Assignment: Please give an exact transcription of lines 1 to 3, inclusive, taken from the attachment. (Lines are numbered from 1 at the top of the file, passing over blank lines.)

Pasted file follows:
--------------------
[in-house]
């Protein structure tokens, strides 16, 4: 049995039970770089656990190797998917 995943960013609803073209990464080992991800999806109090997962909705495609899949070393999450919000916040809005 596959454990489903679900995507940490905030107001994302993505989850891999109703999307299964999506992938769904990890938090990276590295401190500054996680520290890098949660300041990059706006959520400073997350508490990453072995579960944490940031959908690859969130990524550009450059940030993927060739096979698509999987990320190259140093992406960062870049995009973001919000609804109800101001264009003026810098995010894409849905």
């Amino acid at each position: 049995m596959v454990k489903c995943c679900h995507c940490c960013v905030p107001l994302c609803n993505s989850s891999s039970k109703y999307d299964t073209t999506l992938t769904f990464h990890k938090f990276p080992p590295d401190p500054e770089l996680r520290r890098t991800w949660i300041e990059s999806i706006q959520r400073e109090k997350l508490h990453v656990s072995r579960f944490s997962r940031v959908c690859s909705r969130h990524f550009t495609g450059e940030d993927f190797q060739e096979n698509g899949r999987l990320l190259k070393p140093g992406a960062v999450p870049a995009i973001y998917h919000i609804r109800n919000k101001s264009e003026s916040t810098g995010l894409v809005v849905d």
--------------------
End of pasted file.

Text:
[in-house]
């Protein structure tokens, strides 16, 4: 049995039970770089656990190797998917 995943960013609803073209990464080992991800999806109090997962909705495609899949070393999450919000916040809005 596959454990489903679900995507940490905030107001994302993505989850891999109703999307299964999506992938769904990890938090990276590295401190500054996680520290890098949660300041990059706006959520400073997350508490990453072995579960944490940031959908690859969130990524550009450059940030993927060739096979698509999987990320190259140093992406960062870049995009973001919000609804109800101001264009003026810098995010894409849905």
């Amino acid at each position: 049995m596959v454990k489903c995943c679900h995507c940490c960013v905030p107001l994302c609803n993505s989850s891999s039970k109703y999307d299964t073209t999506l992938t769904f990464h990890k938090f990276p080992p590295d401190p500054e770089l996680r520290r890098t991800w949660i300041e990059s999806i706006q959520r400073e109090k997350l508490h990453v656990s072995r579960f944490s997962r940031v959908c690859s909705r969130h990524f550009t495609g450059e940030d993927f190797q060739e096979n698509g899949r999987l990320l190259k070393p140093g992406a960062v999450p870049a995009i973001y998917h919000i609804r109800n919000k101001s264009e003026s916040t810098g995010l894409v809005v849905d």